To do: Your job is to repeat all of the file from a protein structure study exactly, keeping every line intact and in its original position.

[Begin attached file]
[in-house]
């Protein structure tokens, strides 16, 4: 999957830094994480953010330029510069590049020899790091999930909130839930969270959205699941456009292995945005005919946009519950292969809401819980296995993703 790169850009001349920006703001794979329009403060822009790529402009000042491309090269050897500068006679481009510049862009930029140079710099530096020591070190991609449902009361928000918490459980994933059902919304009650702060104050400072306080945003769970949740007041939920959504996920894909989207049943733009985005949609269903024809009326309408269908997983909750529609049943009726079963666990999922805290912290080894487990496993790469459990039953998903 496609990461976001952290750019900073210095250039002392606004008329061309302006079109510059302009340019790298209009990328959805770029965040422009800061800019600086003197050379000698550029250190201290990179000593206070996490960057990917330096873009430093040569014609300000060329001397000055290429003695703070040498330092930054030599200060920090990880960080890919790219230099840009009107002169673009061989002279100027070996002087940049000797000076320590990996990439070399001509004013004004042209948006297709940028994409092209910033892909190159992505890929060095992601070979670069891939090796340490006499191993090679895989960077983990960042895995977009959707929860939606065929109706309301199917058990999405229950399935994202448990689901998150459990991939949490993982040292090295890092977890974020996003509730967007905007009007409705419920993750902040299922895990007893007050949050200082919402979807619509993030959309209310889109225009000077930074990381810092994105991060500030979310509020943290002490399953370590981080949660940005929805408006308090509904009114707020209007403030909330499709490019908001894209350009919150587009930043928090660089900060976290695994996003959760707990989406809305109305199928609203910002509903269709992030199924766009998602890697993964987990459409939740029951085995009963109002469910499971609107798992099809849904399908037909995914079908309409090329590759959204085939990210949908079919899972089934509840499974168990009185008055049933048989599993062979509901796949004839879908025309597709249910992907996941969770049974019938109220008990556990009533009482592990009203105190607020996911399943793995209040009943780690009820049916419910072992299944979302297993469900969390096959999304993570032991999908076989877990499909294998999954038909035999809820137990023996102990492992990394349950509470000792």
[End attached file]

[in-house]
């Protein structure tokens, strides 16, 4: 999957830094994480953010330029510069590049020899790091999930909130839930969270959205699941456009292995945005005919946009519950292969809401819980296995993703 790169850009001349920006703001794979329009403060822009790529402009000042491309090269050897500068006679481009510049862009930029140079710099530096020591070190991609449902009361928000918490459980994933059902919304009650702060104050400072306080945003769970949740007041939920959504996920894909989207049943733009985005949609269903024809009326309408269908997983909750529609049943009726079963666990999922805290912290080894487990496993790469459990039953998903 496609990461976001952290750019900073210095250039002392606004008329061309302006079109510059302009340019790298209009990328959805770029965040422009800061800019600086003197050379000698550029250190201290990179000593206070996490960057990917330096873009430093040569014609300000060329001397000055290429003695703070040498330092930054030599200060920090990880960080890919790219230099840009009107002169673009061989002279100027070996002087940049000797000076320590990996990439070399001509004013004004042209948006297709940028994409092209910033892909190159992505890929060095992601070979670069891939090796340490006499191993090679895989960077983990960042895995977009959707929860939606065929109706309301199917058990999405229950399935994202448990689901998150459990991939949490993982040292090295890092977890974020996003509730967007905007009007409705419920993750902040299922895990007893007050949050200082919402979807619509993030959309209310889109225009000077930074990381810092994105991060500030979310509020943290002490399953370590981080949660940005929805408006308090509904009114707020209007403030909330499709490019908001894209350009919150587009930043928090660089900060976290695994996003959760707990989406809305109305199928609203910002509903269709992030199924766009998602890697993964987990459409939740029951085995009963109002469910499971609107798992099809849904399908037909995914079908309409090329590759959204085939990210949908079919899972089934509840499974168990009185008055049933048989599993062979509901796949004839879908025309597709249910992907996941969770049974019938109220008990556990009533009482592990009203105190607020996911399943793995209040009943780690009820049916419910072992299944979302297993469900969390096959999304993570032991999908076989877990499909294998999954038909035999809820137990023996102990492992990394349950509470000792």